Another highlight of this phone is its HDR10-capable screen. It measures 6.18 inches from corner to corner and has an unusual 18.7:9 aspect ratio, which makes the resolution 1080x2246. There's a 3500mAh battery, and “18W fast charging” is supported and you get a big 18W charger in the box, though HMD Global isn't using the Qualcomm Quick Charge name.
There's only one configuration option for the Nokia 8.1, with 4GB of RAM and 64GB of storage. That seems a little stingy, considering that 128GB is not uncommon at this price level. You can pop in a microSD card, but that means sacrificing a second SIM thanks to the hybrid dual-SIM design. Speaking of SIMs, 4G and VoLTE are supported on both. You also get Wi-Fi 802.11ac, Bluetooth 5, NFC, FM radio, and GPS. There's a USB Type-C port on the bottom and a 3.5mm audio jack on the top.
Our review unit was already running Android 9.0 Pie when we first took it out of its sealed box. This is an Android One phone, which means you get the stock Android UI and you're guaranteed regular and quick security updates as well as major version updates for at least two years. We did notice a few minor UI customisations including forced icon outlines on the home screens and in the app drawer — you can choose between several shapes, but you can't just let icons be. Our unit had the new Android 9.0 gestures enabled by default instead of standard navigation buttons. We find this to be a little frustrating to use, but at least it can be reverted, unlike on Google's Pixel 3 phones. To do so, you have to find the Gestures section in the Settings app and then uncheck ‘Swipe up on Home button'.
Thanks to the wide notch, the only way to see your battery level percentage is to have tiny numbers within the battery icon, or pull down the notifications shade. The numbers in the icon are only visible if you squint, which means you lose this important glanceable information. If you want to mask the notch with a black band, you'll have to dig through the hidden Developer panel in the Settings app and check ‘Full Bezel'. This will apply system-wide, not per-app.
There are a few display presets so you can choose standard, vivid, or muted colours. The default is Dynamic, which changes the preset depending on what you're doing. An Ambient Display feature shows the time, date, and notification icons in monochrome, and you can tap to take an action when you get an incoming message. The Ambient Display can stay on while the phone is charging, but it isn't on all the time otherwise because this isn't an AMOLED panel.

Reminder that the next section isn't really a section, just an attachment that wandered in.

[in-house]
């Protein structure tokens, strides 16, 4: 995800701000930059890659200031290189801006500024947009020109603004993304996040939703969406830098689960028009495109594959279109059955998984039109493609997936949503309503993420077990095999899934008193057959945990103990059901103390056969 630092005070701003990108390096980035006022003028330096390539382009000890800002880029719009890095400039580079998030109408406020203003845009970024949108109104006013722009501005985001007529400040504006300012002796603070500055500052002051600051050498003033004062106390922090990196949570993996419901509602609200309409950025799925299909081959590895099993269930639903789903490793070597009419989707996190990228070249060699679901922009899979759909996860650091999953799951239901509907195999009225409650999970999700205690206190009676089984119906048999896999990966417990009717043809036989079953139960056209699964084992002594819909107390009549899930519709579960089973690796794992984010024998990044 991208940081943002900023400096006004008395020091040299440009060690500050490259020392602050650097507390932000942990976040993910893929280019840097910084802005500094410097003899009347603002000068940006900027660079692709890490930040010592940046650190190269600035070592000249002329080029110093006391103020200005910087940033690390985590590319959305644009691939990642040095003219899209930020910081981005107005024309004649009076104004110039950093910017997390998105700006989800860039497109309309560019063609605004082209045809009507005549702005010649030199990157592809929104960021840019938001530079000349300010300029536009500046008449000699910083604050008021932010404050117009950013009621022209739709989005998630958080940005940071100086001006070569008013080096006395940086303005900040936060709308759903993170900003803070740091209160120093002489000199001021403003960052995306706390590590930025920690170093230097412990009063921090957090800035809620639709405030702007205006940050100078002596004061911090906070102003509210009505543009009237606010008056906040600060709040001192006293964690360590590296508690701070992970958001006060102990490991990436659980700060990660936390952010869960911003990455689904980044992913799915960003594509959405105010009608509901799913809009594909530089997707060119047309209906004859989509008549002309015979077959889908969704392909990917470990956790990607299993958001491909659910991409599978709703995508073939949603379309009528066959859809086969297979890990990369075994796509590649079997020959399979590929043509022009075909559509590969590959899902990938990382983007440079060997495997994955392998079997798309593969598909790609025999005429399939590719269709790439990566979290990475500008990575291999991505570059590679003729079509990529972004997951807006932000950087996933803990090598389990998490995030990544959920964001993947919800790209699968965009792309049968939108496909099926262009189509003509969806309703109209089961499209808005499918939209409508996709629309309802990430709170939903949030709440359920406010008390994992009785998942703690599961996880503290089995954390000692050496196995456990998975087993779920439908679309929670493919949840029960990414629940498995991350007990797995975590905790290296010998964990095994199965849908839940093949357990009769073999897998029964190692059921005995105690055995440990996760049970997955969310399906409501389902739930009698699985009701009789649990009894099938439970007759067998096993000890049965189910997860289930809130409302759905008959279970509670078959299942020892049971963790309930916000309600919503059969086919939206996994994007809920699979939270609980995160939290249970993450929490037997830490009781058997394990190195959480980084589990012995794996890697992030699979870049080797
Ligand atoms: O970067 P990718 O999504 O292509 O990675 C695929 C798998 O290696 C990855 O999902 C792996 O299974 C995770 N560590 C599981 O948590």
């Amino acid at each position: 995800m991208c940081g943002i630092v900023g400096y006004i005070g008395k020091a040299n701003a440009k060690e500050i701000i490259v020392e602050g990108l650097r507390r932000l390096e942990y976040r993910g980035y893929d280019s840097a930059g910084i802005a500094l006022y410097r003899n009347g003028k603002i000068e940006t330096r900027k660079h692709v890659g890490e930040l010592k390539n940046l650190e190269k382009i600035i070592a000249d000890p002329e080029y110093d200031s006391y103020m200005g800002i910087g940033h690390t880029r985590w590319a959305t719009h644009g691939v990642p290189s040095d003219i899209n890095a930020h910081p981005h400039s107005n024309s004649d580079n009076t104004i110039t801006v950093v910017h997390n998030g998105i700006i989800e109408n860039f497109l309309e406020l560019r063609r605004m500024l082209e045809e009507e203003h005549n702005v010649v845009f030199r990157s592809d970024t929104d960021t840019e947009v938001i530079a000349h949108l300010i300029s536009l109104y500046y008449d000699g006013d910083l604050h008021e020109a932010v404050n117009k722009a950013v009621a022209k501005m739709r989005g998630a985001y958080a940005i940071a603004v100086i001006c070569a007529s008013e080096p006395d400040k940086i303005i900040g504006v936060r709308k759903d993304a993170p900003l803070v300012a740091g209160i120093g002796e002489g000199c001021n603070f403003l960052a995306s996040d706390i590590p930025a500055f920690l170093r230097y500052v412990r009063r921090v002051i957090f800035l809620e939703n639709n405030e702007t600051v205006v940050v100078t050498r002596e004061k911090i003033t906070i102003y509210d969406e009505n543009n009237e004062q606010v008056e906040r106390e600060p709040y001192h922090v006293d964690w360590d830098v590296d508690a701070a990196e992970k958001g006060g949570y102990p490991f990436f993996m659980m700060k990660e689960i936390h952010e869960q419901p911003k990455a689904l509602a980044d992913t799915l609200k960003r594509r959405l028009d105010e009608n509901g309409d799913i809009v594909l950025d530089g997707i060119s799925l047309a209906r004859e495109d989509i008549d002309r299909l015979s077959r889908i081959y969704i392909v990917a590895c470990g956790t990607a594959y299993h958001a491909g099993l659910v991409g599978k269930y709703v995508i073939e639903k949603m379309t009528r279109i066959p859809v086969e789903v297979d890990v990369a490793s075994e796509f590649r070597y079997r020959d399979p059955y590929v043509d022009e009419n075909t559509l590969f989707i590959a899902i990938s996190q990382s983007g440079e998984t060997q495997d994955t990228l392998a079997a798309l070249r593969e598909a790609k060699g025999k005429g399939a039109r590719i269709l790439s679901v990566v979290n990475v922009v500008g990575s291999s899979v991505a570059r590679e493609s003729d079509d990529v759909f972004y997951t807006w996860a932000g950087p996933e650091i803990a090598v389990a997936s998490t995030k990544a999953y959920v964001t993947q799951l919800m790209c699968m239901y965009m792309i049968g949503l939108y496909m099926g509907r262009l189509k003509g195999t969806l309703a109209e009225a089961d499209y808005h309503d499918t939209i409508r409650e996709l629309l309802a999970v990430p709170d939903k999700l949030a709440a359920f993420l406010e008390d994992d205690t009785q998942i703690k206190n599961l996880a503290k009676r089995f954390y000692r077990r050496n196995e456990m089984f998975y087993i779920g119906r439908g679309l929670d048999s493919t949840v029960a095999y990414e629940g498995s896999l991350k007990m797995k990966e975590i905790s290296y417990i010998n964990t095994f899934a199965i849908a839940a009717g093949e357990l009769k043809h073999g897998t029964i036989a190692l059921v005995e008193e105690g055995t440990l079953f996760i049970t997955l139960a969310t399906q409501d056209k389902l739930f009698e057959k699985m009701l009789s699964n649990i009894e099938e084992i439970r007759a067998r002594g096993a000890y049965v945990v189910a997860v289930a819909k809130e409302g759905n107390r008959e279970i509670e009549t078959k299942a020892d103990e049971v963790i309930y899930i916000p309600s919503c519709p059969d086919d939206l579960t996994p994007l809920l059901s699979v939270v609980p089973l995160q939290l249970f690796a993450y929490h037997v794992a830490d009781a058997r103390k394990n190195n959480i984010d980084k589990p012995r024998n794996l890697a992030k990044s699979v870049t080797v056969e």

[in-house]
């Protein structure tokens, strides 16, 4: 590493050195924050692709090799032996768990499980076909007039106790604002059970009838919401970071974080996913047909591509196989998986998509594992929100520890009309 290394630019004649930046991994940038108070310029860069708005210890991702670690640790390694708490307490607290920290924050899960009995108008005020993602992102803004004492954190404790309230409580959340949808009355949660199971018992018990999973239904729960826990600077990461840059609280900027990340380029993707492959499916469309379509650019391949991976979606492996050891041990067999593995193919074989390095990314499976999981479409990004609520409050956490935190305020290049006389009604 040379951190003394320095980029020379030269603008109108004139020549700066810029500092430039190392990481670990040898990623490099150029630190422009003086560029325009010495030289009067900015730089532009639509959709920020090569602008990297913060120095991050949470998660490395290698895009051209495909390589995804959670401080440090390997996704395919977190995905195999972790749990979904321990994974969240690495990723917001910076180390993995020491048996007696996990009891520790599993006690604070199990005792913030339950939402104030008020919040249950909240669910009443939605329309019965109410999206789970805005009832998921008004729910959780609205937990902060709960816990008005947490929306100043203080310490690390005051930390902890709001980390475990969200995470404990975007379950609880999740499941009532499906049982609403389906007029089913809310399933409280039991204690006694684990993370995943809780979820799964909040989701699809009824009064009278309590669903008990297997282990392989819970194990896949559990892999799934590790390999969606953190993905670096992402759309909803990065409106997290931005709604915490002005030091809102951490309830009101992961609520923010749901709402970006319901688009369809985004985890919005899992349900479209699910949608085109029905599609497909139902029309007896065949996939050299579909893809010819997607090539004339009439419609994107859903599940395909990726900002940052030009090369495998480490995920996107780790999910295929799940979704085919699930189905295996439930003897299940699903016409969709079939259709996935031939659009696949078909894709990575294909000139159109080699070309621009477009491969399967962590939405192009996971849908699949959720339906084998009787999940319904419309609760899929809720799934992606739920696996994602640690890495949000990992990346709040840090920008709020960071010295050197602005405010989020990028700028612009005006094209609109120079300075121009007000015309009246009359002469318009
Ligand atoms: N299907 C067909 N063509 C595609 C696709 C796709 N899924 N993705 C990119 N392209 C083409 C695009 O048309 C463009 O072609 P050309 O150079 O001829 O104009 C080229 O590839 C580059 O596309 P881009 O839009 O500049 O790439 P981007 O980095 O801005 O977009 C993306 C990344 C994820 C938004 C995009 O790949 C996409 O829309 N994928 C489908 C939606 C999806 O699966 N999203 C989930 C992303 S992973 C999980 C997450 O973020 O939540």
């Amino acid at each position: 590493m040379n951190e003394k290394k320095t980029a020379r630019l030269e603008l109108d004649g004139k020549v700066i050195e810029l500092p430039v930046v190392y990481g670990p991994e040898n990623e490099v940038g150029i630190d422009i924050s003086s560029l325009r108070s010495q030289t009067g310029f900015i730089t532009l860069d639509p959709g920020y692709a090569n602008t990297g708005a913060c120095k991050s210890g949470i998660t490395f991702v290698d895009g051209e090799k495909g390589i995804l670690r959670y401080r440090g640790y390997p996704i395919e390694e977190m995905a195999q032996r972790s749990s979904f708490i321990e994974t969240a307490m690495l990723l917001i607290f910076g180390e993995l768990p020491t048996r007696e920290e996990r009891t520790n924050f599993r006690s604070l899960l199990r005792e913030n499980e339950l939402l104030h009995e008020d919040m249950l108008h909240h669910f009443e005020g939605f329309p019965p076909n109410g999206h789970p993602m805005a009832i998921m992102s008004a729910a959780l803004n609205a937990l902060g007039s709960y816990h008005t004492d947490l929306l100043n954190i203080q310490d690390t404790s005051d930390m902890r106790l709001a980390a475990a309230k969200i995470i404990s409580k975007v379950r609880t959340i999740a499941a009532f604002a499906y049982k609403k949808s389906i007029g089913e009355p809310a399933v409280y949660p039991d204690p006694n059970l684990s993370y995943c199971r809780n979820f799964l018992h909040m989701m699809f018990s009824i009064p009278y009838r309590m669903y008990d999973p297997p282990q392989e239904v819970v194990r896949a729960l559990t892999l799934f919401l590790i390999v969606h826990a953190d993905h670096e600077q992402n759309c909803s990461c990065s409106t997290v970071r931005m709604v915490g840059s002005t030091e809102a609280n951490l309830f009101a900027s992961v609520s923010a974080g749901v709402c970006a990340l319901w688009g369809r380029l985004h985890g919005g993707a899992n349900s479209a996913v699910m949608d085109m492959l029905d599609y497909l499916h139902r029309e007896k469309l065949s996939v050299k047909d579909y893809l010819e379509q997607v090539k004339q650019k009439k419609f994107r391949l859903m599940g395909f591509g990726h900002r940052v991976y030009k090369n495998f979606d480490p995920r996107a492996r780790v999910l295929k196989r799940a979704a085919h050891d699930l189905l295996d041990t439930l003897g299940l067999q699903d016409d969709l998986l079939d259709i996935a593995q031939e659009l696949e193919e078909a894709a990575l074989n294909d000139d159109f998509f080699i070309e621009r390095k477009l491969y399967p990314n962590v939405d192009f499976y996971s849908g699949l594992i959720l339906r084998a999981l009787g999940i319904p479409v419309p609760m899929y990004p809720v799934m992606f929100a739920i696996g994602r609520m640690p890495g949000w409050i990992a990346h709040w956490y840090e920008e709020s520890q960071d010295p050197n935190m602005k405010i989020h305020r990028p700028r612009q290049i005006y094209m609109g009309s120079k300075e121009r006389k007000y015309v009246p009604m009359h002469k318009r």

Preloaded software is limited to Google's own apps including Google Pay (formerly Google Tez) and a Nokia Care support app. Once you start using Google Assistant and tying in your Google services, you'll see “At a glance” information on the home screens, including traffic alerts and upcoming calendar events. There's a lot to be said for the snappiness of the stock Android experience, but you don't get other useful features such as the ability to run multiple instances of some apps or a secure area for hidden files and apps.
We were curious to put the brand new Snapdragon 710 SoC through its paces with all our usual benchmarks. Starting with AnTuTu, we got a score of 1,71,343. Geekbench's single-core and multi-core tests gave us 1,827 and 5,867 respectively, and Basemark Web 3.0 returned 222.09 points. On the graphics front, we got 57fps in GFXBench's T-rex test and 22fps in the Manhattan 3.1 test. These scores show a reasonable bump in performance compared to, say, the Snapdragon 660 or MediaTek Helio P60, more so in graphics quality than CPU strength. We're still nowhere near what the Snapdragon 845 can pump out, though.
In terms of real-world usage, the experience was predictably smooth throughout our review period. Phones with much lower-tier processors these days function without stuttering, and so we were not disappointed. We were able to switch between apps and multiple Chrome browser tabs without any stress. PUBG and Asphalt 9: Legends were perfectly smooth as well. Asphalt 9 defaulted to its medium quality preset but worked fine after we bumped that up, and PUBG ran at its high framerate and quality presets from the start.